NMU 'Builds Green'


Northern has registered with the U.S. Green Building Council and will seek “Leadership in Energy and Environmental Design” (LEED ) certification for all future capital projects, beginning with the Magers Hall renovation.


According to its Web site, the U.S. Green Building Council is a “coalition working to promote buildings that maximize economic and environmental performance.” Its 4,000 members include local, state and federal governments; product manufacturers; contractors; builders; utilities; and educational institutions.


The LEED Green Building Rating System developed by the council’s membership is a voluntary, consensus-based national standard for developing high performance, sustainable buildings. Kathy Richards (Engineering & Planning) said the Michigan Department of Management and Budget now requires that all state-supported major capital outlay projects be designed and constructed in accordance with the LEED system. They must score enough points to meet minimum ‘LEED Certified’ status.


“As a result of this state requirement, NMU has decided to have all of its capital projects comply with this green building initiative – even those that are strictly university funded,” Richards said. “The potential benefits we see are energy savings, resource conservation, waste reduction, environmental sensitivity, marketing promotion and keeping consistent with our ‘Northern Naturally’ motto.”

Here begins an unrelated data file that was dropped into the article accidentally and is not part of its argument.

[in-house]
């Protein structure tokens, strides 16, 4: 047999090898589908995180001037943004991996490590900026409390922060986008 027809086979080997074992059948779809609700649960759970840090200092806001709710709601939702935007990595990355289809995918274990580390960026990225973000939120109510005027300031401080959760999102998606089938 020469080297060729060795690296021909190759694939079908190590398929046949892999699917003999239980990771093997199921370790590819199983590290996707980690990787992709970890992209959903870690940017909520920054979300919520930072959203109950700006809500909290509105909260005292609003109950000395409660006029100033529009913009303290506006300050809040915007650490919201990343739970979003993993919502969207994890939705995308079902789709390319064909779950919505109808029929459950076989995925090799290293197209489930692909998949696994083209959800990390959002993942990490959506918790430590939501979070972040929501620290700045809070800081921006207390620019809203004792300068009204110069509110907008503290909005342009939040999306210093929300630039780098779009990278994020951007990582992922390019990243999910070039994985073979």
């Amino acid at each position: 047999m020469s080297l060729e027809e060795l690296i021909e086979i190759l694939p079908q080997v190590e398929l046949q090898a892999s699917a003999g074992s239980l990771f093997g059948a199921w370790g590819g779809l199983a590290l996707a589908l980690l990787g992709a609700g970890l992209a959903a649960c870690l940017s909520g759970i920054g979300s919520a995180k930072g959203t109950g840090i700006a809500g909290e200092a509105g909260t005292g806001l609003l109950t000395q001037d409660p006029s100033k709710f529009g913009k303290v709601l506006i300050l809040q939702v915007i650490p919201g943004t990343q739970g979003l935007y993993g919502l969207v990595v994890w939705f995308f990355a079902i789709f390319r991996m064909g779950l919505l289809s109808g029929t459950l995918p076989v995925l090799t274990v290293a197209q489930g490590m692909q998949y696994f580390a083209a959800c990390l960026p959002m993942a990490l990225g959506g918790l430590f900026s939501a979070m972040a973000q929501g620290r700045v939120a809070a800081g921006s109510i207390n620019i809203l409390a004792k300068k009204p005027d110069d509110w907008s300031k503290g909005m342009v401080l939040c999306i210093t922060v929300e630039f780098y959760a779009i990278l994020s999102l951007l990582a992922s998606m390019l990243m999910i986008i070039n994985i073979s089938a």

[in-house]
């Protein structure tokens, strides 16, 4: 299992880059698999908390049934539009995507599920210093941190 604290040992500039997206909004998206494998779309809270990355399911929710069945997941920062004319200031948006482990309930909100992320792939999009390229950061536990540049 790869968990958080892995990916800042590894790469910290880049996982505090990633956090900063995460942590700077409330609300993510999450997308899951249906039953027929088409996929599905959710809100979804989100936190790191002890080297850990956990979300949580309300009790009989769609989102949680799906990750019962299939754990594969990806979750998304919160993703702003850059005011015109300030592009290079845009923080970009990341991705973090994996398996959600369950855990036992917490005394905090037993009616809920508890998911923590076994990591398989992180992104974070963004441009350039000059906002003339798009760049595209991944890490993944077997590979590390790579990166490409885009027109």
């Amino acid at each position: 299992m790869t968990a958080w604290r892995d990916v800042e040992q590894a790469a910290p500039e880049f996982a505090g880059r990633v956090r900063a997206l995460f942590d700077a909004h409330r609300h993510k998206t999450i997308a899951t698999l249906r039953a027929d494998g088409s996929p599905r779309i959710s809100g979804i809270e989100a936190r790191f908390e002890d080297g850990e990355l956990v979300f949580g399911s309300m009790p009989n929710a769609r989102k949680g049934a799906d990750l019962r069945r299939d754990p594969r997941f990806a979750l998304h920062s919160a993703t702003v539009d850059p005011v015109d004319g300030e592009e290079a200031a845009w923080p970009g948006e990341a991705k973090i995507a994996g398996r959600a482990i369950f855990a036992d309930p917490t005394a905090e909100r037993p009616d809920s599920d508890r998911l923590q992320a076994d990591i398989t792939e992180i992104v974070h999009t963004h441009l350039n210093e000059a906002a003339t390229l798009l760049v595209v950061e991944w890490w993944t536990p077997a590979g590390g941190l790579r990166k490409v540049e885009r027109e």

Research cited by the U.S. Green Building Council states that buildings account for 36 percent of total energy use and 65 percent of electricity consumption in the United States . They are also responsible for nearly one-third of all greenhouse gas emissions, raw materials use and waste output.


The USGBC states that breakthroughs in science, technology and operations have made it easier to “build green” and reap several environmental and economic benefits. These include improved air and water quality; enhanced and protected ecosystems and biodiversity; reduced operating costs; optimized life-cycle economic performance; enhanced comfort and health; and improved employee productivity and satisfaction.


Magers Hall will be the first NMU project to go through the LEED certification process. The facility will be converted back to a residence hall. After completing the final design review stage, Richards said the goal is to issue the plans for bids in October. Construction is scheduled to begin in January.



1401 Presque Isle Ave | Marquette, MI 49855 | 1-800-682-9797
Technical questions? E-mail webhelp@nmu.edu
Admissions questions? E-mail admiss@nmu.edu

©1999-2004 by the Board of Trustees of Northern Michigan University

Page created by: NMU Webteam

Northern Michigan University is an AA/EO Institution.

NMU logo

Updated: September 22, 2004